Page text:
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Howard, Allen

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Allen Howard

Professor Emeritus of History

Ph.D., University of Wisconsin, Madison

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RESEARCH INTERESTS

Allen Howard taught and does research in African and Atlantic history. His research focuses geographically on the upper Guinea coast area of West Africa and topically on ethnicity, commerce, and urban social life. He has written extensively on the application of spatial analysis to African history. Along with Michael Adas, he has taken a major role in developing and supervising the minor field in World and Comparative History. He also is actively engaged in the Black Atlantic/Diaspora major field and in the Center for Africa Studies, where he was a member of the Executive Committee and was the Program Chair from 1999 to 2004.

COURSES REGULARLY TAUGHT

 

Undergraduate

  • 506:114 World Civilizations: Europe, Africa, the Americas
  • 508:222 Modern Africa
  • 508:322 West Africa
  • 508:320 History of Southern Africa
  • 508:422 African Cultural History
  • 506:401, 402 seminar on African Biography and Autobiography
  • 506:401, 402 seminar on African Cities

Graduate

  • 510:541 Colloquium in Global History: The Atlantic
  • 510:509 The Teaching of History
  • 510:551 Seminar in Global and Comparative History

PUBLICATIONS

  • Community Leadership and the Transformation of Freetown, 1801-1976. (Mouton: 1978), co-author.
  • The Spatial Factor in African History. The Relationship of the Social, Material, and Perceptual (Brill Academic Publishers, 2005); co-edited
  • "Cities in Africa/Les villes en Afrique " (a special issue of the Canadian Journal of African Studies (editor; 2003).
  • Completing a manuscript entitled Contested Places; Disputed Rules: Traders and Authorities in Northern Sierra Leone, 1780-1930.
  • Currently researching a book that examines the social, cultural, and economic histories of Liverpool, Freetown, and Kingston from the 18th century to the present.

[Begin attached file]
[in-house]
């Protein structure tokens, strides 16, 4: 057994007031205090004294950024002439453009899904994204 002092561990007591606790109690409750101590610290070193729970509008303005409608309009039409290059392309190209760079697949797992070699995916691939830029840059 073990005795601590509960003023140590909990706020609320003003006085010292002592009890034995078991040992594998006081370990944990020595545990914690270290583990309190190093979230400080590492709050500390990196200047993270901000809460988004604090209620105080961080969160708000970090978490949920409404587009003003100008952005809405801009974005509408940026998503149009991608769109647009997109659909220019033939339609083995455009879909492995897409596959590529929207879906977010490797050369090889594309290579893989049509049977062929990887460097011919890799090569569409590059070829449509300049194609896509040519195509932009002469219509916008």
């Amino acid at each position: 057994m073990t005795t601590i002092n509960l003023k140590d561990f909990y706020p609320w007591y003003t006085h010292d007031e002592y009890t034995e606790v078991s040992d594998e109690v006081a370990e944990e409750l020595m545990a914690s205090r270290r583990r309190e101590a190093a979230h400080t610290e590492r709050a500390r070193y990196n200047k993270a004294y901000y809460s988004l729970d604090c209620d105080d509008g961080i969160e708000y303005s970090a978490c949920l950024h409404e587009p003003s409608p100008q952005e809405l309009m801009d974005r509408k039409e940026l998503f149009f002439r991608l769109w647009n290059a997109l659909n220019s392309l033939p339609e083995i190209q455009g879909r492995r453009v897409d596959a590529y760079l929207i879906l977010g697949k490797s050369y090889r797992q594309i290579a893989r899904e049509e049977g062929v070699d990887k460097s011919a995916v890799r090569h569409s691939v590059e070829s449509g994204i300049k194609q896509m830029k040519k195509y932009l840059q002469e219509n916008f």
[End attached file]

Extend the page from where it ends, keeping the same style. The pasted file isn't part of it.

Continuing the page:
• Recently published articles and book chapters:
  • "Nineteenth-Century Costal Slave Trading and the British Abolition Campaign in Sierra Leone," Slavery and Abolition 27:1 (2006).
  • "Nodes, Networks, Landscapes, and Regions: Reading the Social History of Tropical Africa 1700s-1920," in The Spatial Factor in African History.
  • "Re-Marking on the Past: Spatial Structures and Dynamics in the Sierra Leone-Guinea Plain, 1860s-1920s," in The Spatial Factor in African History.
  • "Cities in Africa, Past and Present: Contestation, Transformation, Discourse." introduction to special issue Canadian Journal of African Studies, 37:3 (2003).
  • "Contesting Commercial Space in Freetown, 1860-1930: Traders, Merchants, and Officials," Canadian Journal of African Studies; 37:3 (2003).
  • "Mande Identity Formation in the Economic and Political Context of Northwestern Sierra Leone," Paideuma,46 (2000).
  • "Mande and Fulbe Interaction in Northwestern Sierra Leone, Late 18th through Early 20th Centuries, Mande Studies 1:1 (1999).
  • "Islam and Trade in Sierra Leone, 18th-20th Centuries" in A. Jalloh and D. E. Skinner, eds., Islam and Trade in Sierra Leone, Trenton: Africa World Press, 1997.
  • "Pawning in Coastal Northwest Sierra Leone, 1870-1910" in T. Falola and P. E. Lovejoy, eds., Pawnship in Africa. Debt Bondage in Historical Perspective, Westview Press, 1994.

PROFESSIONAL AFFILIATIONS

  • African Studies Association
  • Association of Concerned Africa Scholars
  • World History Association
  • American Historical Association
  • Mande Studies Association
  • Society of Economic Anthropology

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